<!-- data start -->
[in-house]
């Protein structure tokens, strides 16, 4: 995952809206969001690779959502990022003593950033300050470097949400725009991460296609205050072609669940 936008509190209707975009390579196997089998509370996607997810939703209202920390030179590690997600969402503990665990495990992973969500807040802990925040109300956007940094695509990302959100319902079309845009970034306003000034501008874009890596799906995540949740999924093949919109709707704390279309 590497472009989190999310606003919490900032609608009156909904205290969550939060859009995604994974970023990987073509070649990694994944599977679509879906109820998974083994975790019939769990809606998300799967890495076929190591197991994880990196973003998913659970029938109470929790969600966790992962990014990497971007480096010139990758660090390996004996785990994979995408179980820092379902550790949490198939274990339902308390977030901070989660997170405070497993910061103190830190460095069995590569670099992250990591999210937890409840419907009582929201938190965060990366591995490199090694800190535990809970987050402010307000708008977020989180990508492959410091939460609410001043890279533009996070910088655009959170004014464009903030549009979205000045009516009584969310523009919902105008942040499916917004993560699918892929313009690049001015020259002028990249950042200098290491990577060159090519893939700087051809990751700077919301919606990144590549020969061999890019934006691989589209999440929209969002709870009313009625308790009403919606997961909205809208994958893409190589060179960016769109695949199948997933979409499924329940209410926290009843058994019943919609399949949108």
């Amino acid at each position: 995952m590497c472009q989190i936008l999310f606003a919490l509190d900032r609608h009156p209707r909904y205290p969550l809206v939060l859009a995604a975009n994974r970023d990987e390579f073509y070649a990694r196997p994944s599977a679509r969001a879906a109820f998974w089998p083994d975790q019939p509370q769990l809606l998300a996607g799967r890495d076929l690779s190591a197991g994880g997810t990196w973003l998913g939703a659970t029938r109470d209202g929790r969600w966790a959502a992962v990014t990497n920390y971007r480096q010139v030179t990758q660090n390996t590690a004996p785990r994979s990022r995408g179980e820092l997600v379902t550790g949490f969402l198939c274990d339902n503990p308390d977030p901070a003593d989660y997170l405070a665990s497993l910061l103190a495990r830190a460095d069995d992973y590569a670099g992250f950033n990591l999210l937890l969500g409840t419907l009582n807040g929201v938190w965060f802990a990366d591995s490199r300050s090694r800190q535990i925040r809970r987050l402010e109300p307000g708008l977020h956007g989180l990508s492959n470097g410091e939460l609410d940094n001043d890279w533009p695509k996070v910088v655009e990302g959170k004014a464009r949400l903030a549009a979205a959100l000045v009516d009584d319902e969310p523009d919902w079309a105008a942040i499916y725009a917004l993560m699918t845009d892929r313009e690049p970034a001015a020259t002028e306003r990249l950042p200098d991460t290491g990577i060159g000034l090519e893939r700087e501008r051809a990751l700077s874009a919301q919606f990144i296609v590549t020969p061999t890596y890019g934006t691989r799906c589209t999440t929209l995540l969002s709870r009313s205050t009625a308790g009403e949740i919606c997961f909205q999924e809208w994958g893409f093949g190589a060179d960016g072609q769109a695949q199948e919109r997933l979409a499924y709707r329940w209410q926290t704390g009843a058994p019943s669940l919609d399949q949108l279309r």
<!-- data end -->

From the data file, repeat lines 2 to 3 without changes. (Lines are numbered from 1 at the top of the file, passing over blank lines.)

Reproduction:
């Protein structure tokens, strides 16, 4: 995952809206969001690779959502990022003593950033300050470097949400725009991460296609205050072609669940 936008509190209707975009390579196997089998509370996607997810939703209202920390030179590690997600969402503990665990495990992973969500807040802990925040109300956007940094695509990302959100319902079309845009970034306003000034501008874009890596799906995540949740999924093949919109709707704390279309 590497472009989190999310606003919490900032609608009156909904205290969550939060859009995604994974970023990987073509070649990694994944599977679509879906109820998974083994975790019939769990809606998300799967890495076929190591197991994880990196973003998913659970029938109470929790969600966790992962990014990497971007480096010139990758660090390996004996785990994979995408179980820092379902550790949490198939274990339902308390977030901070989660997170405070497993910061103190830190460095069995590569670099992250990591999210937890409840419907009582929201938190965060990366591995490199090694800190535990809970987050402010307000708008977020989180990508492959410091939460609410001043890279533009996070910088655009959170004014464009903030549009979205000045009516009584969310523009919902105008942040499916917004993560699918892929313009690049001015020259002028990249950042200098290491990577060159090519893939700087051809990751700077919301919606990144590549020969061999890019934006691989589209999440929209969002709870009313009625308790009403919606997961909205809208994958893409190589060179960016769109695949199948997933979409499924329940209410926290009843058994019943919609399949949108």
């Amino acid at each position: 995952m590497c472009q989190i936008l999310f606003a919490l509190d900032r609608h009156p209707r909904y205290p969550l809206v939060l859009a995604a975009n994974r970023d990987e390579f073509y070649a990694r196997p994944s599977a679509r969001a879906a109820f998974w089998p083994d975790q019939p509370q769990l809606l998300a996607g799967r890495d076929l690779s190591a197991g994880g997810t990196w973003l998913g939703a659970t029938r109470d209202g929790r969600w966790a959502a992962v990014t990497n920390y971007r480096q010139v030179t990758q660090n390996t590690a004996p785990r994979s990022r995408g179980e820092l997600v379902t550790g949490f969402l198939c274990d339902n503990p308390d977030p901070a003593d989660y997170l405070a665990s497993l910061l103190a495990r830190a460095d069995d992973y590569a670099g992250f950033n990591l999210l937890l969500g409840t419907l009582n807040g929201v938190w965060f802990a990366d591995s490199r300050s090694r800190q535990i925040r809970r987050l402010e109300p307000g708008l977020h956007g989180l990508s492959n470097g410091e939460l609410d940094n001043d890279w533009p695509k996070v910088v655009e990302g959170k004014a464009r949400l903030a549009a979205a959100l000045v009516d009584d319902e969310p523009d919902w079309a105008a942040i499916y725009a917004l993560m699918t845009d892929r313009e690049p970034a001015a020259t002028e306003r990249l950042p200098d991460t290491g990577i060159g000034l090519e893939r700087e501008r051809a990751l700077s874009a919301q919606f990144i296609v590549t020969p061999t890596y890019g934006t691989r799906c589209t999440t929209l995540l969002s709870r009313s205050t009625a308790g009403e949740i919606c997961f909205q999924e809208w994958g893409f093949g190589a060179d960016g072609q769109a695949q199948e919109r997933l979409a499924y709707r329940w209410q926290t704390g009843a058994p019943s669940l919609d399949q949108l279309r």